GTEx expression data (five tissue types including adipose, breast, fibroblast, skeletal muscle, and skin) were downloaded from recount2 (https://jhubiostatistics.shinyapps.io/recount/) and processed using the R recount package. Samples with an RNA integrity number (RIN) of < 6.0 were filtered. Next, gene expression values were aggregated by the average, and then log2-scaled (scaled E = log2(E+ 1), where E represents the gene expression value). Then, lowly expressed genes were removed by preserving genes with a scaled expression of > 1 in 80% of the samples in at least one tissue type. Finally, we performed a principal component analysis (PCA) adjustment for latent covariates, also known as surrogate variables, using the R sva package.
Bone tissue dataset pre-processing
As GTEx did not include bone expression data, we thus downloaded a bone biopsy transcriptomic dataset (E-MEXP-1618) of postmenopausal females from ArrayExpress (https://www.ebi.ac.uk/arrayexpress/experiments/E-MEXP-1618/). The raw gene expression values were normalized using the R gcrma package.
Expression-based network construction
The expression-based network (six tissue types, excluding “whole blood”) was consociated with two levels of information: (1) messenger (m) RNA coexpression and (2) protein-protein interactions (PPIs). To do this, for each selected tissue type, FSS-related genes (“seed” genes), constituted by tissue-specific eGenes (from cis-eQTL annotation) and genes that contained non-synonymous SNPs, served as input genes for a coexpression network analysis. For each input gene, genes with the top 10/15/20/25/30 highest Pearson’s product-moment correlation coefficient were included to build a subnetwork. Then, the subnetworks were further expanded using PPI information adopted from the Human Protein Reference Database (HPRD, vers. Release9_041310) . Furthermore, self-loops and redundant links were removed from each subnetwork for the sake of conciseness. Different subnetworks were fused into a bigger subnetwork if they contained at least one identical gene.
Gene set enrichment analysis (GSEA)
The “pathways” for GSEA were the merged expression-based subnetworks, and the gene-level statistics were beta-coefficients (related to “height”) acquired from Taylor et al. (human skeletal muscle biopsies) . The GSEA was conducted using the R fgsea package with 99,999 permutations. The significance threshold was set to a false discovery rate (FDR) of < 0.1. The subnetworks that reached a significant threshold were defined as “height-related subnetworks”. For each height-related subnetwork, genes within it were assigned a value of + 1 if the subnetwork was positively enriched (representing a positive “gene-phenotype relationship”) and − 1 if the subnetwork was negatively enriched (representing a negative “gene-phenotype relationship”).
Ligand-target (gene) interaction data were queried from the Guide to PHARMACOLOGY website (http://www.guidetopharmacology.org/download.jsp, vers. 2019.3). Data were first filtered by the following criteria: (1) human species; (2) non-endogenous agents; (3) a clear type/action of the mechanism for each ligand-target pair; and (4) distinct target (gene symbol) information. We further removed the drug-gene pair of the actions of “binding”, “mixed”, and “neutral”. Next, we assigned a value of + 1 to the ligand-target pair of action of the mechanism of “activation”, “agonist”, “biased agonist”, “full agonist”, “partial agonist”, and “positive”; and also the type of mechanism of “activator” and “agonist”. Similarly, we assigned a value of − 1 to ligand-target pairs with an action mechanism of “antagonist”, “feedback inhibition”, “inhibition”, “inverse agonist”, “irreversible inhibition”, “negative”, “pore blocker”, “slows inactivation”, and “voltage-dependent inhibition”; and mechanism types of “antagonist”, “channel blocker”, “gating inhibitor” and “inhibitor”. Consequently, + 1 or − 1 represents a positive or negative drug-gene relationship, respectively.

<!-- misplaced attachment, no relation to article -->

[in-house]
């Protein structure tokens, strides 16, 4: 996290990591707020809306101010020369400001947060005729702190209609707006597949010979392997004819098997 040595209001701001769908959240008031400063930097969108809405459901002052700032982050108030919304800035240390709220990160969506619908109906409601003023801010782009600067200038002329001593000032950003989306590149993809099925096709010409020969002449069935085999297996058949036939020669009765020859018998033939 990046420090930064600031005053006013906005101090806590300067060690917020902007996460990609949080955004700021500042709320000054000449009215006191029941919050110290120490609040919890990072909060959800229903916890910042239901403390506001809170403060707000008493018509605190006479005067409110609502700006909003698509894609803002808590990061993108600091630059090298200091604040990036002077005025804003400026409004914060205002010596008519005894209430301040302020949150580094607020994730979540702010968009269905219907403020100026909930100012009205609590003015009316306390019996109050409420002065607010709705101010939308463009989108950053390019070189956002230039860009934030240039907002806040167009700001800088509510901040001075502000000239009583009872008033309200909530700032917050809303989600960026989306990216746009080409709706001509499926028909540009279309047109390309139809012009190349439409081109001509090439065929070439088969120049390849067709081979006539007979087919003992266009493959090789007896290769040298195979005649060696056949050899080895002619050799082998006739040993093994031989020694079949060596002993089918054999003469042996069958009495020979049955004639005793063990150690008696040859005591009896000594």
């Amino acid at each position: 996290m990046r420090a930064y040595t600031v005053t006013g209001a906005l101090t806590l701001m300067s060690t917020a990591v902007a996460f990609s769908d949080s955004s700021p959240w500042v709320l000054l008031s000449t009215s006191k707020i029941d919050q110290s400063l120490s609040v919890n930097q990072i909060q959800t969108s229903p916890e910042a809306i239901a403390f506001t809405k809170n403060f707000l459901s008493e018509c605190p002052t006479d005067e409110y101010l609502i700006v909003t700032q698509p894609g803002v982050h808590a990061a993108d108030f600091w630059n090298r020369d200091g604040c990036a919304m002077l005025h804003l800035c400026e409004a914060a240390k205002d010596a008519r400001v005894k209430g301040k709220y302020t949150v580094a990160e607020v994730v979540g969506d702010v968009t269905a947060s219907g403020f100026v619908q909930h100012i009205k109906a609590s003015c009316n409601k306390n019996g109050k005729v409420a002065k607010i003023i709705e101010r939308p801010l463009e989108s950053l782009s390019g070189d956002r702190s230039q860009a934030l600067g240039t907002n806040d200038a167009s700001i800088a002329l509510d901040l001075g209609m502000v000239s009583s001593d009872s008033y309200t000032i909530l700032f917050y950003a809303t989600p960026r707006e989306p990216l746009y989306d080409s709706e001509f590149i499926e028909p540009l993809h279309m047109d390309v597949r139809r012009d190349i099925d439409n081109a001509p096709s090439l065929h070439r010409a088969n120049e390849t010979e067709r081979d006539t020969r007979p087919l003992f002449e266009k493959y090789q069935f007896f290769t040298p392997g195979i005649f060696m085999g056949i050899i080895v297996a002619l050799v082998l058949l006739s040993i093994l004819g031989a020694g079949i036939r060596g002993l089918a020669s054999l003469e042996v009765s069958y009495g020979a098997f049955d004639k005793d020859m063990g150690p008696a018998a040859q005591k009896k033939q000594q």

For each gene in the height-related subnetworks, the drug-phenotype relationship was inferred by multiplying the assigned values of “drug-gene relationship” and “gene-phenotype relationship”. There were four possibilities to show the logic of how we inferred the drug/ligand effect, i.e., “drug-gene relationship” × “gene-phenotype relationship” = “drug-phenotype relationship”: (1) + 1 × + 1 = + 1; (2) + 1 × − 1 = − 1; (3) -1 × + 1 = − 1; and (4) -1 × − 1 = + 1. A final value of + 1 suggests that the drug may enhance or exacerbate the phenotype of interest, and a final value of − 1 suggests that the drug may alleviate, diminish, or inhibit the phenotype of interest. The repositioning analysis revolved around genes in height-related subnetworks, and drugs/ligands were selected which possibly targeted those genes with a calculated value (drug-phenotype relationship) of + 1 only, as this meant that the selected drugs/ligands possibly enhanced the phenotype of interest (i.e., height) and therefore was a potential candidate for repurposing to FSS.
Gene ontology (GO) biological process (BP) terms and Kyoto encyclopedia of genes and genomes (KEGG) pathway over-representation analysis (ORA)
Height-related subnetwork genes were subjected to a GO analysis  to assess their enrichment in BP terms. The enrichment test was performed using “weight01” implemented in the R topGO package. Moreover, the KEGG ORA test was performed using the R clusterProfiler package. The Benjamini-Hochberg (BH) method was applied for multiple test corrections.
Statistical and bioinformatics analysis
All in-house statistical and bioinformatics scripts for drug repositioning analysis were written in R language (https://www.r-project.org/). Gene symbols from different sources were unified using the R HGNChelper package. The conversion between gene symbols, Entrez Gene ID, and Ensembl Stable ID was performed using the R clusterProfiler package. The networks were illustrated using the R igraph package utilizing the Fruchterman-Reingold (FR) algorithm.